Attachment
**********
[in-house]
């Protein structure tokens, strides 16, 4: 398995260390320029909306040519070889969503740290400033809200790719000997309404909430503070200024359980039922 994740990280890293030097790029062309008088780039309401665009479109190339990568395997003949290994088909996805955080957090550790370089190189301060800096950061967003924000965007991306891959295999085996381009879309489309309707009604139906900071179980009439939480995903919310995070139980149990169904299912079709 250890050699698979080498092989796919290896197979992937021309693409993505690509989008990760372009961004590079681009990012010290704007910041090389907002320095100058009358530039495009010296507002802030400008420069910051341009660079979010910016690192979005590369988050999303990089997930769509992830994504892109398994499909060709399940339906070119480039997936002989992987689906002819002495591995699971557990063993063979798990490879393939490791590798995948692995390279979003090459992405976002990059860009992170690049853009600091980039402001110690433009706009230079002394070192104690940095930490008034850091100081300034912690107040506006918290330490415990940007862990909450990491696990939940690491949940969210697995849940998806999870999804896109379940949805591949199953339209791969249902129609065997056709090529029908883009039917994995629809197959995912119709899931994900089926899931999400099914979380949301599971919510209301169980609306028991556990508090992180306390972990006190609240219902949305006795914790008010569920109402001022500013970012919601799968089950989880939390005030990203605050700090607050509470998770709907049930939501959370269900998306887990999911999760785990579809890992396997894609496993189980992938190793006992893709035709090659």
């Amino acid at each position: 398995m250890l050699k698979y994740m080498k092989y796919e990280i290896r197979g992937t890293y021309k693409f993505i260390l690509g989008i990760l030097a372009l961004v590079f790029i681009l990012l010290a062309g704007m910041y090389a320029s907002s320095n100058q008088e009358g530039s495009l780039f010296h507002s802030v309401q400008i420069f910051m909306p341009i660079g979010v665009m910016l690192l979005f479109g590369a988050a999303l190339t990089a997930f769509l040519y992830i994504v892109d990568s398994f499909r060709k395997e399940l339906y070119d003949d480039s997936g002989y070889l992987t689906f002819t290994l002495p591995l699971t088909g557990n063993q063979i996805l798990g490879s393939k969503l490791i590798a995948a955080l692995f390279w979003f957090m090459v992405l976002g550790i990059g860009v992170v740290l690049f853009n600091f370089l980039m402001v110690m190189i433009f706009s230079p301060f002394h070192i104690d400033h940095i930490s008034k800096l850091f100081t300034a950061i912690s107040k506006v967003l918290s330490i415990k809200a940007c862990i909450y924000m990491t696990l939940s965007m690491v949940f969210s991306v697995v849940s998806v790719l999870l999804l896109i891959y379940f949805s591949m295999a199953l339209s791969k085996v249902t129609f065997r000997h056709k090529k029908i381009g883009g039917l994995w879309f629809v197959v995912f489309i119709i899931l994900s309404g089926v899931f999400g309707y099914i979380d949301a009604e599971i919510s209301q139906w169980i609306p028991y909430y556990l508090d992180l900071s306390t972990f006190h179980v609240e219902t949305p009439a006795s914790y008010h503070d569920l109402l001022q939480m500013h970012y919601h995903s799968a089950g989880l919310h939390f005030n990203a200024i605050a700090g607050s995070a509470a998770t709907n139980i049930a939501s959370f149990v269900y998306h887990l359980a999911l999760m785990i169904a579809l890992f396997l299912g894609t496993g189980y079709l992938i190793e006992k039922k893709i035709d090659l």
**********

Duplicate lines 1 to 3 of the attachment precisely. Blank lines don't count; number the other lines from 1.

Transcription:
[in-house]
């Protein structure tokens, strides 16, 4: 398995260390320029909306040519070889969503740290400033809200790719000997309404909430503070200024359980039922 994740990280890293030097790029062309008088780039309401665009479109190339990568395997003949290994088909996805955080957090550790370089190189301060800096950061967003924000965007991306891959295999085996381009879309489309309707009604139906900071179980009439939480995903919310995070139980149990169904299912079709 250890050699698979080498092989796919290896197979992937021309693409993505690509989008990760372009961004590079681009990012010290704007910041090389907002320095100058009358530039495009010296507002802030400008420069910051341009660079979010910016690192979005590369988050999303990089997930769509992830994504892109398994499909060709399940339906070119480039997936002989992987689906002819002495591995699971557990063993063979798990490879393939490791590798995948692995390279979003090459992405976002990059860009992170690049853009600091980039402001110690433009706009230079002394070192104690940095930490008034850091100081300034912690107040506006918290330490415990940007862990909450990491696990939940690491949940969210697995849940998806999870999804896109379940949805591949199953339209791969249902129609065997056709090529029908883009039917994995629809197959995912119709899931994900089926899931999400099914979380949301599971919510209301169980609306028991556990508090992180306390972990006190609240219902949305006795914790008010569920109402001022500013970012919601799968089950989880939390005030990203605050700090607050509470998770709907049930939501959370269900998306887990999911999760785990579809890992396997894609496993189980992938190793006992893709035709090659």
């Amino acid at each position: 398995m250890l050699k698979y994740m080498k092989y796919e990280i290896r197979g992937t890293y021309k693409f993505i260390l690509g989008i990760l030097a372009l961004v590079f790029i681009l990012l010290a062309g704007m910041y090389a320029s907002s320095n100058q008088e009358g530039s495009l780039f010296h507002s802030v309401q400008i420069f910051m909306p341009i660079g979010v665009m910016l690192l979005f479109g590369a988050a999303l190339t990089a997930f769509l040519y992830i994504v892109d990568s398994f499909r060709k395997e399940l339906y070119d003949d480039s997936g002989y070889l992987t689906f002819t290994l002495p591995l699971t088909g557990n063993q063979i996805l798990g490879s393939k969503l490791i590798a995948a955080l692995f390279w979003f957090m090459v992405l976002g550790i990059g860009v992170v740290l690049f853009n600091f370089l980039m402001v110690m190189i433009f706009s230079p301060f002394h070192i104690d400033h940095i930490s008034k800096l850091f100081t300034a950061i912690s107040k506006v967003l918290s330490i415990k809200a940007c862990i909450y924000m990491t696990l939940s965007m690491v949940f969210s991306v697995v849940s998806v790719l999870l999804l896109i891959y379940f949805s591949m295999a199953l339209s791969k085996v249902t129609f065997r000997h056709k090529k029908i381009g883009g039917l994995w879309f629809v197959v995912f489309i119709i899931l994900s309404g089926v899931f999400g309707y099914i979380d949301a009604e599971i919510s209301q139906w169980i609306p028991y909430y556990l508090d992180l900071s306390t972990f006190h179980v609240e219902t949305p009439a006795s914790y008010h503070d569920l109402l001022q939480m500013h970012y919601h995903s799968a089950g989880l919310h939390f005030n990203a200024i605050a700090g607050s995070a509470a998770t709907n139980i049930a939501s959370f149990v269900y998306h887990l359980a999911l999760m785990i169904a579809l890992f396997l299912g894609t496993g189980y079709l992938i190793e006992k039922k893709i035709d090659l």